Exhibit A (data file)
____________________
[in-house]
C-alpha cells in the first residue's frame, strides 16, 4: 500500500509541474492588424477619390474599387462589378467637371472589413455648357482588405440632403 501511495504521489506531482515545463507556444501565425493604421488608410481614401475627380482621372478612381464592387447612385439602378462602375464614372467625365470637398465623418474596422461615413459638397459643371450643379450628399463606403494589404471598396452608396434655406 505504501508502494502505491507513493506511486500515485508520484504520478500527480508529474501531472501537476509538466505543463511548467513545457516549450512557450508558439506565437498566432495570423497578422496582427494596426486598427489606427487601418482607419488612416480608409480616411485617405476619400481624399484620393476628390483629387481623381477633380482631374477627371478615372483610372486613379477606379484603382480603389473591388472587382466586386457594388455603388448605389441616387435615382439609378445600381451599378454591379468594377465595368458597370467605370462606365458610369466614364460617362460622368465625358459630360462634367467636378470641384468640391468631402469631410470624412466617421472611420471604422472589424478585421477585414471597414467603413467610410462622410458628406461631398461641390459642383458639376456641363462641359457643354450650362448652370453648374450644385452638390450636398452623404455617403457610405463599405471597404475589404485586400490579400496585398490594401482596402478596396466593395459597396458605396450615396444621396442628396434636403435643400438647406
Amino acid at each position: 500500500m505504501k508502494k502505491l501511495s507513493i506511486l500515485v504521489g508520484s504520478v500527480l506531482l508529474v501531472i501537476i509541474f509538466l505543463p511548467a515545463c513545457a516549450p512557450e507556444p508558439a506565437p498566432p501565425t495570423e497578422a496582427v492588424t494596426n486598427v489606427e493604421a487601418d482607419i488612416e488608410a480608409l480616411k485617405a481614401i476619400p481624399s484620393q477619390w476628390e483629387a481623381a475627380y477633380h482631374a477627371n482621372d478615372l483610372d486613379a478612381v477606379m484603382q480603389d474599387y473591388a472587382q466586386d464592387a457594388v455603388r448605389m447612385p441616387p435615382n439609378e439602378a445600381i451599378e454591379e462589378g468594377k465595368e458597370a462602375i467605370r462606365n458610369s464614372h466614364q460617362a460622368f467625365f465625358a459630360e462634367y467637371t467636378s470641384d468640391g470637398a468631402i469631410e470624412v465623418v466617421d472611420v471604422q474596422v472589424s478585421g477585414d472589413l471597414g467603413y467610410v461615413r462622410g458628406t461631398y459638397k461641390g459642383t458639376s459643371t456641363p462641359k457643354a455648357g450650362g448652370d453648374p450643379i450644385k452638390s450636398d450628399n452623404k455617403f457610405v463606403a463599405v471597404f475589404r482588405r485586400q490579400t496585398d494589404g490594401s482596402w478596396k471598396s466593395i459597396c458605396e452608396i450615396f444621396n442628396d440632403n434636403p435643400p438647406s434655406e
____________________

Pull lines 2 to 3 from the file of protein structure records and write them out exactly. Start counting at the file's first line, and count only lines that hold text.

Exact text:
C-alpha cells in the first residue's frame, strides 16, 4: 500500500509541474492588424477619390474599387462589378467637371472589413455648357482588405440632403 501511495504521489506531482515545463507556444501565425493604421488608410481614401475627380482621372478612381464592387447612385439602378462602375464614372467625365470637398465623418474596422461615413459638397459643371450643379450628399463606403494589404471598396452608396434655406 505504501508502494502505491507513493506511486500515485508520484504520478500527480508529474501531472501537476509538466505543463511548467513545457516549450512557450508558439506565437498566432495570423497578422496582427494596426486598427489606427487601418482607419488612416480608409480616411485617405476619400481624399484620393476628390483629387481623381477633380482631374477627371478615372483610372486613379477606379484603382480603389473591388472587382466586386457594388455603388448605389441616387435615382439609378445600381451599378454591379468594377465595368458597370467605370462606365458610369466614364460617362460622368465625358459630360462634367467636378470641384468640391468631402469631410470624412466617421472611420471604422472589424478585421477585414471597414467603413467610410462622410458628406461631398461641390459642383458639376456641363462641359457643354450650362448652370453648374450644385452638390450636398452623404455617403457610405463599405471597404475589404485586400490579400496585398490594401482596402478596396466593395459597396458605396450615396444621396442628396434636403435643400438647406
Amino acid at each position: 500500500m505504501k508502494k502505491l501511495s507513493i506511486l500515485v504521489g508520484s504520478v500527480l506531482l508529474v501531472i501537476i509541474f509538466l505543463p511548467a515545463c513545457a516549450p512557450e507556444p508558439a506565437p498566432p501565425t495570423e497578422a496582427v492588424t494596426n486598427v489606427e493604421a487601418d482607419i488612416e488608410a480608409l480616411k485617405a481614401i476619400p481624399s484620393q477619390w476628390e483629387a481623381a475627380y477633380h482631374a477627371n482621372d478615372l483610372d486613379a478612381v477606379m484603382q480603389d474599387y473591388a472587382q466586386d464592387a457594388v455603388r448605389m447612385p441616387p435615382n439609378e439602378a445600381i451599378e454591379e462589378g468594377k465595368e458597370a462602375i467605370r462606365n458610369s464614372h466614364q460617362a460622368f467625365f465625358a459630360e462634367y467637371t467636378s470641384d468640391g470637398a468631402i469631410e470624412v465623418v466617421d472611420v471604422q474596422v472589424s478585421g477585414d472589413l471597414g467603413y467610410v461615413r462622410g458628406t461631398y459638397k461641390g459642383t458639376s459643371t456641363p462641359k457643354a455648357g450650362g448652370d453648374p450643379i450644385k452638390s450636398d450628399n452623404k455617403f457610405v463606403a463599405v471597404f475589404r482588405r485586400q490579400t496585398d494589404g490594401s482596402w478596396k471598396s466593395i459597396c458605396e452608396i450615396f444621396n442628396d440632403n434636403p435643400p438647406s434655406e